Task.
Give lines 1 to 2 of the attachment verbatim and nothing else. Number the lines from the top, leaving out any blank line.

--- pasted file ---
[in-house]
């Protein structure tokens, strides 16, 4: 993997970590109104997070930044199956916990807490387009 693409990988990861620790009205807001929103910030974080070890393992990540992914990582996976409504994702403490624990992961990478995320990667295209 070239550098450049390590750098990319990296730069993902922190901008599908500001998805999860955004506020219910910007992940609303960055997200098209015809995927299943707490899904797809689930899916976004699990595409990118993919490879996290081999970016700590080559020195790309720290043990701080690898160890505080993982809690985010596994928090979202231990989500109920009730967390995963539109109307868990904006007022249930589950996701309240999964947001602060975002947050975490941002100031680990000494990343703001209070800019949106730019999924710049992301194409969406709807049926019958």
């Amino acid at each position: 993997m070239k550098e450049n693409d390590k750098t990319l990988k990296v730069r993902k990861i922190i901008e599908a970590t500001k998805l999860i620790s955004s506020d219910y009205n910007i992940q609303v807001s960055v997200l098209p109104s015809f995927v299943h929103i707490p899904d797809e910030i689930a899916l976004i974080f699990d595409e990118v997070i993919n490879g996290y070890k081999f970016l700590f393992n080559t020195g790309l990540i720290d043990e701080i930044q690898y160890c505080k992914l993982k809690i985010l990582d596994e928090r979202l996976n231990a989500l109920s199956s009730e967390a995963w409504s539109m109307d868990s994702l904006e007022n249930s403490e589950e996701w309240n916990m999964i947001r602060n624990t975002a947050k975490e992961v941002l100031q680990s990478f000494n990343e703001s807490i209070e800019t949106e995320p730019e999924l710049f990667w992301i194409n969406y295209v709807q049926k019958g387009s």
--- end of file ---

[in-house]
């Protein structure tokens, strides 16, 4: 993997970590109104997070930044199956916990807490387009 693409990988990861620790009205807001929103910030974080070890393992990540992914990582996976409504994702403490624990992961990478995320990667295209 070239550098450049390590750098990319990296730069993902922190901008599908500001998805999860955004506020219910910007992940609303960055997200098209015809995927299943707490899904797809689930899916976004699990595409990118993919490879996290081999970016700590080559020195790309720290043990701080690898160890505080993982809690985010596994928090979202231990989500109920009730967390995963539109109307868990904006007022249930589950996701309240999964947001602060975002947050975490941002100031680990000494990343703001209070800019949106730019999924710049992301194409969406709807049926019958």